Why you should take a trip to the French Riviera

This sprawl of pebble beaches and zillion-dollar houses has always captivated sun lovers and socialites. Today's admirers know not to miss the Côte d'Azur's textbook points of interest: animated St-Tropez; the Belle Époque aura of Cannes; the towns made famous by Picasso—Antibes, Vallauris, Mougins; the urban charms of Nice; and a number of spots where the per-capita population of billionaires must be among the highest on the planet: Cap d'Antibes, Villefranche-sur-Mer, and Monaco. The French Riveria is the place to be!

Facts about the French Rivera

The Côte d'Azur, often known in English as the French Riviera, is the medditerranean coastline of the southeast corner of France, also including the sovereign state of Monaco. There is no official boundary, but it is usually considered to extend from the Itanian border in the east to Saint-Troupez, Hyeres, Toulon or Cassis in the west. This coastline was one of the first modern resort areas.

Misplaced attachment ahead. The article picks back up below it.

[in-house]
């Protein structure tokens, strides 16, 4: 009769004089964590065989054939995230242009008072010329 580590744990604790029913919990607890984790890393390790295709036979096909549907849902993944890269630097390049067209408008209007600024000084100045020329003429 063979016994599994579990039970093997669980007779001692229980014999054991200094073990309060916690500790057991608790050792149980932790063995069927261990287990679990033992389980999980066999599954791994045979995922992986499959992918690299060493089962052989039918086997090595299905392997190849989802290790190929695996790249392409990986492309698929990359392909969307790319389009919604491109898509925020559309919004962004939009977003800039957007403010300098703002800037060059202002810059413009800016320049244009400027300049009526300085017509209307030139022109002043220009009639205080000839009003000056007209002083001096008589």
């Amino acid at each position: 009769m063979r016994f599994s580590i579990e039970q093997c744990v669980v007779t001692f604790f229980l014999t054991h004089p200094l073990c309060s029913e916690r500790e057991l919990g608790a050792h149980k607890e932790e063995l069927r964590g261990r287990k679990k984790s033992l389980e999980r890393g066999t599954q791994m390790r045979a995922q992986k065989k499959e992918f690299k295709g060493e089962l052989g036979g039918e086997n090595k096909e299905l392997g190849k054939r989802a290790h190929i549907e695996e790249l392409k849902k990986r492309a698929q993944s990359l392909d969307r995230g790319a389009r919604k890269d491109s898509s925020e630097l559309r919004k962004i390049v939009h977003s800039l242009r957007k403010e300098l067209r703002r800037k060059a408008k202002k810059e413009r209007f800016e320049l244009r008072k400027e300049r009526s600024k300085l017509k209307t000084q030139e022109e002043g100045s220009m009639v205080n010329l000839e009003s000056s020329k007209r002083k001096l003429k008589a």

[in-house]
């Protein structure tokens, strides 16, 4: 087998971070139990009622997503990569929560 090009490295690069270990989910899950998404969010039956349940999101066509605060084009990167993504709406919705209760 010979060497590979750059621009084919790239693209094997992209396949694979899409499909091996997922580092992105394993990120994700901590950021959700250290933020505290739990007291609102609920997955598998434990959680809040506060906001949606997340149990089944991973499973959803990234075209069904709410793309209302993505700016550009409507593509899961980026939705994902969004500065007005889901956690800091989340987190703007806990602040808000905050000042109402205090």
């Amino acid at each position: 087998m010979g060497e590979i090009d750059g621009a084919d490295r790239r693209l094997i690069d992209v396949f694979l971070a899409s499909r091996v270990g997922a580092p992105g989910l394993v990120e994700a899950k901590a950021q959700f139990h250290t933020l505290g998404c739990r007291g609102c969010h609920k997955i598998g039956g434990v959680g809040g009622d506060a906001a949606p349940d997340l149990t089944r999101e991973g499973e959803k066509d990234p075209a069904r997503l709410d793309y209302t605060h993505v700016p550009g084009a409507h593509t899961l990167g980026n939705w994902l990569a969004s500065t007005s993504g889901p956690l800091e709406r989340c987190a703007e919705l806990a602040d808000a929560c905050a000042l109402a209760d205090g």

The Côte d'Azur has a Mediterranean climate, with sunny, hot, dry summers and mild winters. Winter temperatures are moderated by the Mediterranean; days of frost are rare. The average daily low temperature in Nice in January is 5.4 °C (41.7 °F); the January average daily low temperature in Toulon is 6.2 °C (43.2 °F)}. The average high temperature in August in Nice is 28.6 °C (83.5 °F); in Toulon the average daily high temperature is 29.7 °C (85.5 °F)

The Côte d'Azur receives more rainfall than Paris annually (803.3 mm annually in Nice and 684.8 mm in Toulon compared with 649.8 mm in Paris), but the rainy days are much less frequent; 111 rainy days a year in Paris compared with 61 days in Toulon and 63 in Nice